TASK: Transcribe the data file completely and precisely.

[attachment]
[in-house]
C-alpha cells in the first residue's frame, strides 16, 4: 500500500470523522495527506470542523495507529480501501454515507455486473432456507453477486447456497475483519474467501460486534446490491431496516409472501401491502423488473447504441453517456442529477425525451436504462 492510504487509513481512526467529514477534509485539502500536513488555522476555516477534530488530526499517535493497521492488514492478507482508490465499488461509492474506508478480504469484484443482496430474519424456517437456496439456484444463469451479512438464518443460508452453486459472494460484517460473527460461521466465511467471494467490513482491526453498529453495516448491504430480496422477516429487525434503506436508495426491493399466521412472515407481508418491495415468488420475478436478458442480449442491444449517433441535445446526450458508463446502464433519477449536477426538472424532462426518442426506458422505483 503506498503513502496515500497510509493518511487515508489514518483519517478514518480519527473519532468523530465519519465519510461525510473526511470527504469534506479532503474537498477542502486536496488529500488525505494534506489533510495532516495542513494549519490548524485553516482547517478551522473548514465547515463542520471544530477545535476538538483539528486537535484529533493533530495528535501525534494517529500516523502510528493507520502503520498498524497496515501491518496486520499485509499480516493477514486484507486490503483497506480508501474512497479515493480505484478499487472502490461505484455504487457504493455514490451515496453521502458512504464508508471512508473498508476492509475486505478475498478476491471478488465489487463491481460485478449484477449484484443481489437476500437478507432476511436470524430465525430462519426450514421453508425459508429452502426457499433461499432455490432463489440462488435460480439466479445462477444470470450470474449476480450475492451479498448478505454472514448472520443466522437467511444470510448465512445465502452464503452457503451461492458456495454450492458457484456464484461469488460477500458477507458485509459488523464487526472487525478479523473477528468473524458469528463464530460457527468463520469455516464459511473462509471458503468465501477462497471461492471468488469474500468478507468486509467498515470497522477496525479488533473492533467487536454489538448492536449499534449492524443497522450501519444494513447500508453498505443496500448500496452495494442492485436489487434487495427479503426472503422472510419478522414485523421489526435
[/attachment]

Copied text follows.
[in-house]
C-alpha cells in the first residue's frame, strides 16, 4: 500500500470523522495527506470542523495507529480501501454515507455486473432456507453477486447456497475483519474467501460486534446490491431496516409472501401491502423488473447504441453517456442529477425525451436504462 492510504487509513481512526467529514477534509485539502500536513488555522476555516477534530488530526499517535493497521492488514492478507482508490465499488461509492474506508478480504469484484443482496430474519424456517437456496439456484444463469451479512438464518443460508452453486459472494460484517460473527460461521466465511467471494467490513482491526453498529453495516448491504430480496422477516429487525434503506436508495426491493399466521412472515407481508418491495415468488420475478436478458442480449442491444449517433441535445446526450458508463446502464433519477449536477426538472424532462426518442426506458422505483 503506498503513502496515500497510509493518511487515508489514518483519517478514518480519527473519532468523530465519519465519510461525510473526511470527504469534506479532503474537498477542502486536496488529500488525505494534506489533510495532516495542513494549519490548524485553516482547517478551522473548514465547515463542520471544530477545535476538538483539528486537535484529533493533530495528535501525534494517529500516523502510528493507520502503520498498524497496515501491518496486520499485509499480516493477514486484507486490503483497506480508501474512497479515493480505484478499487472502490461505484455504487457504493455514490451515496453521502458512504464508508471512508473498508476492509475486505478475498478476491471478488465489487463491481460485478449484477449484484443481489437476500437478507432476511436470524430465525430462519426450514421453508425459508429452502426457499433461499432455490432463489440462488435460480439466479445462477444470470450470474449476480450475492451479498448478505454472514448472520443466522437467511444470510448465512445465502452464503452457503451461492458456495454450492458457484456464484461469488460477500458477507458485509459488523464487526472487525478479523473477528468473524458469528463464530460457527468463520469455516464459511473462509471458503468465501477462497471461492471468488469474500468478507468486509467498515470497522477496525479488533473492533467487536454489538448492536449499534449492524443497522450501519444494513447500508453498505443496500448500496452495494442492485436489487434487495427479503426472503422472510419478522414485523421489526435